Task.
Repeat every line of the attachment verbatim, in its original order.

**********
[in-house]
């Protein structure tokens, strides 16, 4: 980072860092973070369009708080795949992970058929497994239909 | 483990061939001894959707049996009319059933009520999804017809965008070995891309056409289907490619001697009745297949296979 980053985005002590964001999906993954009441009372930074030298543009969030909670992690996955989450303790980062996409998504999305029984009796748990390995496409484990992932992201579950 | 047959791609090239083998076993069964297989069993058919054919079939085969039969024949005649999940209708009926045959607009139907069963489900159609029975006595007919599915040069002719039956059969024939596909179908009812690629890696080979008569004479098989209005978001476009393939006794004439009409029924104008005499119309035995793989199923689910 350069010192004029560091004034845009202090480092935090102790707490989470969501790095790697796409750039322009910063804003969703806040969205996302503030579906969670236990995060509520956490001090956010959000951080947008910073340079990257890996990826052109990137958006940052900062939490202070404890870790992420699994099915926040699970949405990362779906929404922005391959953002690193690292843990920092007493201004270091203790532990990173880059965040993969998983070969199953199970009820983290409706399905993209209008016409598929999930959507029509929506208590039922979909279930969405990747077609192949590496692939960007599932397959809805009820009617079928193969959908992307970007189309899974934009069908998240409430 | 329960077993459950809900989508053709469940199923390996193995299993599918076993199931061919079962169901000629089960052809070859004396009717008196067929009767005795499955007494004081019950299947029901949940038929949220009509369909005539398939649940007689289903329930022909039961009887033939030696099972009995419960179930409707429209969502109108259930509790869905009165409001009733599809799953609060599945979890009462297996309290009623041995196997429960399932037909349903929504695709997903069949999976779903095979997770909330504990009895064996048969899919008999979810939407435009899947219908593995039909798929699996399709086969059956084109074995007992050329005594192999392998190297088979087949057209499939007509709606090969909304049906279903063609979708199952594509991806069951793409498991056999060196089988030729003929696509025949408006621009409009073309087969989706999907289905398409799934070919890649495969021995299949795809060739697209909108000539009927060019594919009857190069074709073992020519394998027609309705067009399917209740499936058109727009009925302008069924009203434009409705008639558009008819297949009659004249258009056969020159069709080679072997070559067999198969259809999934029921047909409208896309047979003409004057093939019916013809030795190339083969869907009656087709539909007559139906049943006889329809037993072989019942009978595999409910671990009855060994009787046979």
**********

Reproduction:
[in-house]
């Protein structure tokens, strides 16, 4: 980072860092973070369009708080795949992970058929497994239909 | 483990061939001894959707049996009319059933009520999804017809965008070995891309056409289907490619001697009745297949296979 980053985005002590964001999906993954009441009372930074030298543009969030909670992690996955989450303790980062996409998504999305029984009796748990390995496409484990992932992201579950 | 047959791609090239083998076993069964297989069993058919054919079939085969039969024949005649999940209708009926045959607009139907069963489900159609029975006595007919599915040069002719039956059969024939596909179908009812690629890696080979008569004479098989209005978001476009393939006794004439009409029924104008005499119309035995793989199923689910 350069010192004029560091004034845009202090480092935090102790707490989470969501790095790697796409750039322009910063804003969703806040969205996302503030579906969670236990995060509520956490001090956010959000951080947008910073340079990257890996990826052109990137958006940052900062939490202070404890870790992420699994099915926040699970949405990362779906929404922005391959953002690193690292843990920092007493201004270091203790532990990173880059965040993969998983070969199953199970009820983290409706399905993209209008016409598929999930959507029509929506208590039922979909279930969405990747077609192949590496692939960007599932397959809805009820009617079928193969959908992307970007189309899974934009069908998240409430 | 329960077993459950809900989508053709469940199923390996193995299993599918076993199931061919079962169901000629089960052809070859004396009717008196067929009767005795499955007494004081019950299947029901949940038929949220009509369909005539398939649940007689289903329930022909039961009887033939030696099972009995419960179930409707429209969502109108259930509790869905009165409001009733599809799953609060599945979890009462297996309290009623041995196997429960399932037909349903929504695709997903069949999976779903095979997770909330504990009895064996048969899919008999979810939407435009899947219908593995039909798929699996399709086969059956084109074995007992050329005594192999392998190297088979087949057209499939007509709606090969909304049906279903063609979708199952594509991806069951793409498991056999060196089988030729003929696509025949408006621009409009073309087969989706999907289905398409799934070919890649495969021995299949795809060739697209909108000539009927060019594919009857190069074709073992020519394998027609309705067009399917209740499936058109727009009925302008069924009203434009409705008639558009008819297949009659004249258009056969020159069709080679072997070559067999198969259809999934029921047909409208896309047979003409004057093939019916013809030795190339083969869907009656087709539909007559139906049943006889329809037993072989019942009978595999409910671990009855060994009787046979």